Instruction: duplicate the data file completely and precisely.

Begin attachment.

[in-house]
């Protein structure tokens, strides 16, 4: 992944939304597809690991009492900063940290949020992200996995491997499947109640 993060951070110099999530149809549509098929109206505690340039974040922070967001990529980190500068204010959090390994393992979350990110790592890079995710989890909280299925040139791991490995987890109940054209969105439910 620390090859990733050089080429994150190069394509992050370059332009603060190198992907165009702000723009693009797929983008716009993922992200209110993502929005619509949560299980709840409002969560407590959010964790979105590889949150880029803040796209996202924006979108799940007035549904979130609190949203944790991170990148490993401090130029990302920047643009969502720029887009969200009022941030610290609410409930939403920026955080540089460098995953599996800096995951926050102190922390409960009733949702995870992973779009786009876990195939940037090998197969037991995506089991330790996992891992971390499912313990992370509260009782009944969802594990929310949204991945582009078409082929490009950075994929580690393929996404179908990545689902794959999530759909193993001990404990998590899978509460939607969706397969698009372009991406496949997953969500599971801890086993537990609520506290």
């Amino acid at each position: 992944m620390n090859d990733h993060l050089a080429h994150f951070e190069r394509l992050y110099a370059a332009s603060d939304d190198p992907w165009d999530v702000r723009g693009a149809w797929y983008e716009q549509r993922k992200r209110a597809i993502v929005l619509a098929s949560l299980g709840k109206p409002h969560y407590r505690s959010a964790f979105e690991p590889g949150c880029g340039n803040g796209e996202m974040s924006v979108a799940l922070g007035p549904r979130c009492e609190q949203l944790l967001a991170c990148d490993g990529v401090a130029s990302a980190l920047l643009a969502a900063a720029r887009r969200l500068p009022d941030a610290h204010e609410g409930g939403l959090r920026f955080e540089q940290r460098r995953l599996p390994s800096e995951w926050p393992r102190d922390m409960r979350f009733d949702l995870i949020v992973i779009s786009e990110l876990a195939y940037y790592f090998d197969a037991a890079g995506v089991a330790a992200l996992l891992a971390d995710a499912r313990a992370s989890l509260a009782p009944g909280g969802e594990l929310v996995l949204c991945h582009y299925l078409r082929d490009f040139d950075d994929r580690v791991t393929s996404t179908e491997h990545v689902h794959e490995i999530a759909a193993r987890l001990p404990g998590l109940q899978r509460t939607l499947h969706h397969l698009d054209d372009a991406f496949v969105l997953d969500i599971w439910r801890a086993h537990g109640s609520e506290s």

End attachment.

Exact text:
[in-house]
């Protein structure tokens, strides 16, 4: 992944939304597809690991009492900063940290949020992200996995491997499947109640 993060951070110099999530149809549509098929109206505690340039974040922070967001990529980190500068204010959090390994393992979350990110790592890079995710989890909280299925040139791991490995987890109940054209969105439910 620390090859990733050089080429994150190069394509992050370059332009603060190198992907165009702000723009693009797929983008716009993922992200209110993502929005619509949560299980709840409002969560407590959010964790979105590889949150880029803040796209996202924006979108799940007035549904979130609190949203944790991170990148490993401090130029990302920047643009969502720029887009969200009022941030610290609410409930939403920026955080540089460098995953599996800096995951926050102190922390409960009733949702995870992973779009786009876990195939940037090998197969037991995506089991330790996992891992971390499912313990992370509260009782009944969802594990929310949204991945582009078409082929490009950075994929580690393929996404179908990545689902794959999530759909193993001990404990998590899978509460939607969706397969698009372009991406496949997953969500599971801890086993537990609520506290």
């Amino acid at each position: 992944m620390n090859d990733h993060l050089a080429h994150f951070e190069r394509l992050y110099a370059a332009s603060d939304d190198p992907w165009d999530v702000r723009g693009a149809w797929y983008e716009q549509r993922k992200r209110a597809i993502v929005l619509a098929s949560l299980g709840k109206p409002h969560y407590r505690s959010a964790f979105e690991p590889g949150c880029g340039n803040g796209e996202m974040s924006v979108a799940l922070g007035p549904r979130c009492e609190q949203l944790l967001a991170c990148d490993g990529v401090a130029s990302a980190l920047l643009a969502a900063a720029r887009r969200l500068p009022d941030a610290h204010e609410g409930g939403l959090r920026f955080e540089q940290r460098r995953l599996p390994s800096e995951w926050p393992r102190d922390m409960r979350f009733d949702l995870i949020v992973i779009s786009e990110l876990a195939y940037y790592f090998d197969a037991a890079g995506v089991a330790a992200l996992l891992a971390d995710a499912r313990a992370s989890l509260a009782p009944g909280g969802e594990l929310v996995l949204c991945h582009y299925l078409r082929d490009f040139d950075d994929r580690v791991t393929s996404t179908e491997h990545v689902h794959e490995i999530a759909a193993r987890l001990p404990g998590l109940q899978r509460t939607l499947h969706h397969l698009d054209d372009a991406f496949v969105l997953d969500i599971w439910r801890a086993h537990g109640s609520e506290s």